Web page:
Dailies: February 17, 2013
We meant to get up today and get a couple of the shots for our “Intro to Cremona” video, but it was Sunday. What the hey. Alexandra and I had an appointment to meet Nathan Ryan and Colin Ryan, brothers and co-proprietors of the Fallentimber Meadery in Water Valley, at 11am. Cody Jensen texted me around 9:15 to say he was on his way to pick up a camera, so I gave him the Eumig. He’s doing a film that integrates some 50 year old regular 8mm footage his grandma found right before we got here and we watched it with him. That stuff was pretty cool, all Kodachrome footage of team roping, breaking horses, harvesting hay, and so on.
A couple of inches of snow had fallen overnight so we tried to get on the road as quickly as we could after breakfast. We’re borrowing Gail and Wes’s son’s car, a late 80’s Mazda sedan and it does pretty well, but heading out west on the Water Valley road still felt treacherous. Most of the roads in Alberta run either North-South or East-West, and the East-West ones are difficult in winter because the north wind blows incessant drifts across the fields and onto the roads. Every dip in the road has its own widening bulge of white on the north side, and when you hit those patches, the wind floats you across them with only passing consideration to your preferred trajectory.
Despite the snow, we made it to the meadery just on time. Fallentimber Meadery is located way out west on the Ryan family farm where, unsurprisingly, they raise bees. We had arranged also to meet Nancy Olmstead there, and so she and Nathan and Colin met us when we walked in. Nathan explained to us that he and Colin, originally carpenters, had gone all the way through a home brew book until they came to the recipe for mead. Since honey was the family’s specialty, they figured they should stick with making mead (which is a wine made from honey) instead of spending money buying beer grains. Although only entering their third year, they have been very successful. Their operation is housed in a remodelled Quonset hut on the farm, and they produce eight varieties of mead in just four fermenting vats. The Ryan brothers are also working to perfect a “Session Mead”, carbonated, with a bit of hoppiness. They offered us a taste and we agreed that we would be great out of the tap!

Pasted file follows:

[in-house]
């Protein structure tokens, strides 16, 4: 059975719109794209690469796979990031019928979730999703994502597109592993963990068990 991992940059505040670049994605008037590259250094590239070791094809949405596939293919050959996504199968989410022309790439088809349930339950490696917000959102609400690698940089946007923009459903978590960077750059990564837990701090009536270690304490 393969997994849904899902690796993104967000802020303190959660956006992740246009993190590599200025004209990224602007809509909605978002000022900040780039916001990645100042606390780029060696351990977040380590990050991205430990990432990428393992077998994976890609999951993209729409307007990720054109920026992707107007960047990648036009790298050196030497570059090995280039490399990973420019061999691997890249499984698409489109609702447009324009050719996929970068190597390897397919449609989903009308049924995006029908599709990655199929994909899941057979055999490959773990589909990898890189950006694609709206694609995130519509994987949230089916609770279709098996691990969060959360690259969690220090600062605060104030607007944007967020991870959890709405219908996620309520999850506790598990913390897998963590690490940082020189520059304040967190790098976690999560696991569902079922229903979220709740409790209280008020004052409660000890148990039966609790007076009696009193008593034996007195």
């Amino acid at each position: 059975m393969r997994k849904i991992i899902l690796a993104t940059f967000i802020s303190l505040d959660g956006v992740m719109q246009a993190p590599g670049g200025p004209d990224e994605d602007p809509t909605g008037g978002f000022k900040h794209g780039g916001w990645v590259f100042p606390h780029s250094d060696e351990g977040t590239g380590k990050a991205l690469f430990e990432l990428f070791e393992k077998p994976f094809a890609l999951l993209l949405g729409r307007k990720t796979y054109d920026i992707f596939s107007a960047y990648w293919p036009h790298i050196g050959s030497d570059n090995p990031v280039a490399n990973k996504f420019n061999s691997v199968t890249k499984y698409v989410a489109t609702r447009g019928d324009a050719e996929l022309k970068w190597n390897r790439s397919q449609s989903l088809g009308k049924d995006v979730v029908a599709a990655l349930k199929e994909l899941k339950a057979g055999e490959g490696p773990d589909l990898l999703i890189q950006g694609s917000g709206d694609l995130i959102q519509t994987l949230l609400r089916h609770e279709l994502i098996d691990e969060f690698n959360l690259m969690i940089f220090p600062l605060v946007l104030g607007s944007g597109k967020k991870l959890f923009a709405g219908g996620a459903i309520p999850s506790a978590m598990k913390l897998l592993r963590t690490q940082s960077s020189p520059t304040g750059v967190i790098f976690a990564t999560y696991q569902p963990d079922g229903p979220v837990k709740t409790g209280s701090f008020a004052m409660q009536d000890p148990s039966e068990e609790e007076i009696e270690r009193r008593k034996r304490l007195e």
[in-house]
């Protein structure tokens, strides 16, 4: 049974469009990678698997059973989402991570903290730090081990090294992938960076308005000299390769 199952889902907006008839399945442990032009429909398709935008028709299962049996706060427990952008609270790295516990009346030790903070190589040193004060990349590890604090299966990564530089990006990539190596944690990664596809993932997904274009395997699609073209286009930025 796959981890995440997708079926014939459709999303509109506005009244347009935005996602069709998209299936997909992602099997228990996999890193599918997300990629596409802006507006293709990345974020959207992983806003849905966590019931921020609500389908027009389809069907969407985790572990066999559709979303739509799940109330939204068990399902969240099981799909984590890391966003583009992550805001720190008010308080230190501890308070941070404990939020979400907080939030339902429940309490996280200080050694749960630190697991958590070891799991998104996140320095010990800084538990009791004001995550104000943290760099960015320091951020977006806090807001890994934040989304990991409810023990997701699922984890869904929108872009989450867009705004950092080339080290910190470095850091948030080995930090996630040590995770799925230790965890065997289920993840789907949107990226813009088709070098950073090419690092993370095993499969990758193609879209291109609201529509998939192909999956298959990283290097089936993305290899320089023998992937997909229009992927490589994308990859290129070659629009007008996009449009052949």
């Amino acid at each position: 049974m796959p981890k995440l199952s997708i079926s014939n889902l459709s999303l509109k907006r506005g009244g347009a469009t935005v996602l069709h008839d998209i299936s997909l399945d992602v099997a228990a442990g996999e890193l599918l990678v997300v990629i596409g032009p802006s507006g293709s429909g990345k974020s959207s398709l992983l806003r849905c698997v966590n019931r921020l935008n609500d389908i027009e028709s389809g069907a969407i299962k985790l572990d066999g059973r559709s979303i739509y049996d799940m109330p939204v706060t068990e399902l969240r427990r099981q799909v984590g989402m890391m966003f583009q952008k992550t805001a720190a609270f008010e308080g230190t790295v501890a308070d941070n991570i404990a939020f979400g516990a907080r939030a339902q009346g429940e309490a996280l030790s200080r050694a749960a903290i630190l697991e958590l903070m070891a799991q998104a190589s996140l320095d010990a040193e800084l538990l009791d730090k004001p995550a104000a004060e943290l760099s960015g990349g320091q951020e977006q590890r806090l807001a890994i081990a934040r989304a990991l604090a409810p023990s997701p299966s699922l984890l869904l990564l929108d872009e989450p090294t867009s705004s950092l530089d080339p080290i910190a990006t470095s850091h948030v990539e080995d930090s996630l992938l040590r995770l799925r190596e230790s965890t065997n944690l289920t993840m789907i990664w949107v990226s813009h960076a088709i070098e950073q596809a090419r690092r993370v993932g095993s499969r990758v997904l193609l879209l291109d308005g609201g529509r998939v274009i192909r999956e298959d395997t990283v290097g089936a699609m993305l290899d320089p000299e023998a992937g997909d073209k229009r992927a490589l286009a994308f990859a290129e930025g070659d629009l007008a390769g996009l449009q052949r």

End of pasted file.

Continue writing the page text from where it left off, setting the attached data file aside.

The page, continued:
After getting the full details of the mead-making process, we sat down with Nancy Olmstead for a few minutes. Nancy is a Royal Canadian Naval Reservist, and served for some time as a naval operations officer. She is also a safety engineer for Royal Dutch Shell, a job that keeps her busy in the sour gas country of western Alberta. She had some very interesting comments about Canadian military tradition, which we’ll assemble into a video later on.
We made it out of the meadery by about two thirty and headed down to the “Water Valley Olympics.” This event is in its fifth year and is held on a small pond next to a caboose on the property of a local couple. Included in the festivities are Ladies’ Biathalon, Speed Skating, Snow Golfing, and, of course, Curling. They curl with rounds of poplar with a bent framing nail for a handle, and there are many rounds of competition! All ages are welcome. It seemed to Alexandra and I that it was something almost out of another time. Many people came to talk to us about the project, including a man from the Northwest Territories who could not get enough of our Super 8mm cameras. I forgot my camera bag at the games, and when I came back hours later, the remaining group was clustered around a fire pit roasting wieners. As Wendy, one of the hosts, put it to us, “We get more use out of this pond in winter than we do in summer. It’s just so cold…you’ve got to have something to do!”
We came home, made macaroni casserole, and listened to the Canucks game online. Tomorrow is the first processing day. We will also get to see the famed Orange Tree.